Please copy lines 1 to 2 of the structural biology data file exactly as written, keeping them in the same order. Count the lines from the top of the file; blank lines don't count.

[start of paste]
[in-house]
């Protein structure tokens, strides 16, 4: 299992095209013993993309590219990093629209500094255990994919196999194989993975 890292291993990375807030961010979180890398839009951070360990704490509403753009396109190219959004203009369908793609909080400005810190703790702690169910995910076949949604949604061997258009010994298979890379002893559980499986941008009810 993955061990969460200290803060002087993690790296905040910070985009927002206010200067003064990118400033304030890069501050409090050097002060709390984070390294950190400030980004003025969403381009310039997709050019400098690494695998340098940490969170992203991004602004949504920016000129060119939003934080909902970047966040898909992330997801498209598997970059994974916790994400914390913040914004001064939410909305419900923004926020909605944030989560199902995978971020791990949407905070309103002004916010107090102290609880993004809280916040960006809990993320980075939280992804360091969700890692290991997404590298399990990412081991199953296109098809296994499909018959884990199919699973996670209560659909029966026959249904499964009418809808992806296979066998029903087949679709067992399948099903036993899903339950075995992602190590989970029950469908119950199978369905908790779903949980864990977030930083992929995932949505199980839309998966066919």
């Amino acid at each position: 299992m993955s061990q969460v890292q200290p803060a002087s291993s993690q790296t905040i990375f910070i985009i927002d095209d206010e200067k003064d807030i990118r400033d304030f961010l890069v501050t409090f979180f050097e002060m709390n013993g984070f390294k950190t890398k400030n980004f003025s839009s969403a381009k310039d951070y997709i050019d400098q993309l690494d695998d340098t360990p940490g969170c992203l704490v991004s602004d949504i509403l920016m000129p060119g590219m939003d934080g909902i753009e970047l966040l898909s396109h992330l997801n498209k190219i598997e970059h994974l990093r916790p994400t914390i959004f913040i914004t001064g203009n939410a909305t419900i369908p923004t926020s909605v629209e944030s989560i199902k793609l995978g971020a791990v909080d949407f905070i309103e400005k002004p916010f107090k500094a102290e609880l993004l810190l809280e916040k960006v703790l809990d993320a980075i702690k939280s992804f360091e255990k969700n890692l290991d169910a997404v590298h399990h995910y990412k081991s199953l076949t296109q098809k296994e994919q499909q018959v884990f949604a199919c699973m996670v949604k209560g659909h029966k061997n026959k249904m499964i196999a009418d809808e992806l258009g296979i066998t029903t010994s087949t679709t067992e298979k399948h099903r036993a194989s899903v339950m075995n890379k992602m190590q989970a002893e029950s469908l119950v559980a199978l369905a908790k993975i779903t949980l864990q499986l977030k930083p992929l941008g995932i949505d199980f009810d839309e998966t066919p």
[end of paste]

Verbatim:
[in-house]
């Protein structure tokens, strides 16, 4: 299992095209013993993309590219990093629209500094255990994919196999194989993975 890292291993990375807030961010979180890398839009951070360990704490509403753009396109190219959004203009369908793609909080400005810190703790702690169910995910076949949604949604061997258009010994298979890379002893559980499986941008009810 993955061990969460200290803060002087993690790296905040910070985009927002206010200067003064990118400033304030890069501050409090050097002060709390984070390294950190400030980004003025969403381009310039997709050019400098690494695998340098940490969170992203991004602004949504920016000129060119939003934080909902970047966040898909992330997801498209598997970059994974916790994400914390913040914004001064939410909305419900923004926020909605944030989560199902995978971020791990949407905070309103002004916010107090102290609880993004809280916040960006809990993320980075939280992804360091969700890692290991997404590298399990990412081991199953296109098809296994499909018959884990199919699973996670209560659909029966026959249904499964009418809808992806296979066998029903087949679709067992399948099903036993899903339950075995992602190590989970029950469908119950199978369905908790779903949980864990977030930083992929995932949505199980839309998966066919």